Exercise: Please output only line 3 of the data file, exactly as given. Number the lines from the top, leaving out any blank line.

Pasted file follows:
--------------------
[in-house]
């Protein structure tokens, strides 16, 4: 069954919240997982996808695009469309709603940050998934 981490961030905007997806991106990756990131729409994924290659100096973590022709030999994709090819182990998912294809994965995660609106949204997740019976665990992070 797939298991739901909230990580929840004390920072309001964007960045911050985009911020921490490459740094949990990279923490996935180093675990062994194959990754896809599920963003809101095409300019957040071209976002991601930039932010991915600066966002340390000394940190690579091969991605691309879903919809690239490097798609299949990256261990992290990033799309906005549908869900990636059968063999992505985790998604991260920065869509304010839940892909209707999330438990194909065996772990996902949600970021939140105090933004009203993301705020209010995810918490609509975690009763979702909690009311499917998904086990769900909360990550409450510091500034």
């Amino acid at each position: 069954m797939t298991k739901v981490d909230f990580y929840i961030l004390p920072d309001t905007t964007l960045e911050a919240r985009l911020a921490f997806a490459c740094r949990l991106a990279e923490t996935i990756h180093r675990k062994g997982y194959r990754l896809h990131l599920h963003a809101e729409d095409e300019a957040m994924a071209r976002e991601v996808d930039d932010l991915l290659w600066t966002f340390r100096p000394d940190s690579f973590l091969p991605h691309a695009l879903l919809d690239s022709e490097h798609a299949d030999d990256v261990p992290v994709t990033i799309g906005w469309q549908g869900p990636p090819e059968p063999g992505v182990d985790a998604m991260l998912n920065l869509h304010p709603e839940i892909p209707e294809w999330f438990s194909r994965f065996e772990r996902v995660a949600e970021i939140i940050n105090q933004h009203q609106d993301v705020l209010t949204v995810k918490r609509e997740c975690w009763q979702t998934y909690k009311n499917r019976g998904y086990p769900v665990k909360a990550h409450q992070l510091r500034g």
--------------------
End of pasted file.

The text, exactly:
């Amino acid at each position: 069954m797939t298991k739901v981490d909230f990580y929840i961030l004390p920072d309001t905007t964007l960045e911050a919240r985009l911020a921490f997806a490459c740094r949990l991106a990279e923490t996935i990756h180093r675990k062994g997982y194959r990754l896809h990131l599920h963003a809101e729409d095409e300019a957040m994924a071209r976002e991601v996808d930039d932010l991915l290659w600066t966002f340390r100096p000394d940190s690579f973590l091969p991605h691309a695009l879903l919809d690239s022709e490097h798609a299949d030999d990256v261990p992290v994709t990033i799309g906005w469309q549908g869900p990636p090819e059968p063999g992505v182990d985790a998604m991260l998912n920065l869509h304010p709603e839940i892909p209707e294809w999330f438990s194909r994965f065996e772990r996902v995660a949600e970021i939140i940050n105090q933004h009203q609106d993301v705020l209010t949204v995810k918490r609509e997740c975690w009763q979702t998934y909690k009311n499917r019976g998904y086990p769900v665990k909360a990550h409450q992070l510091r500034g």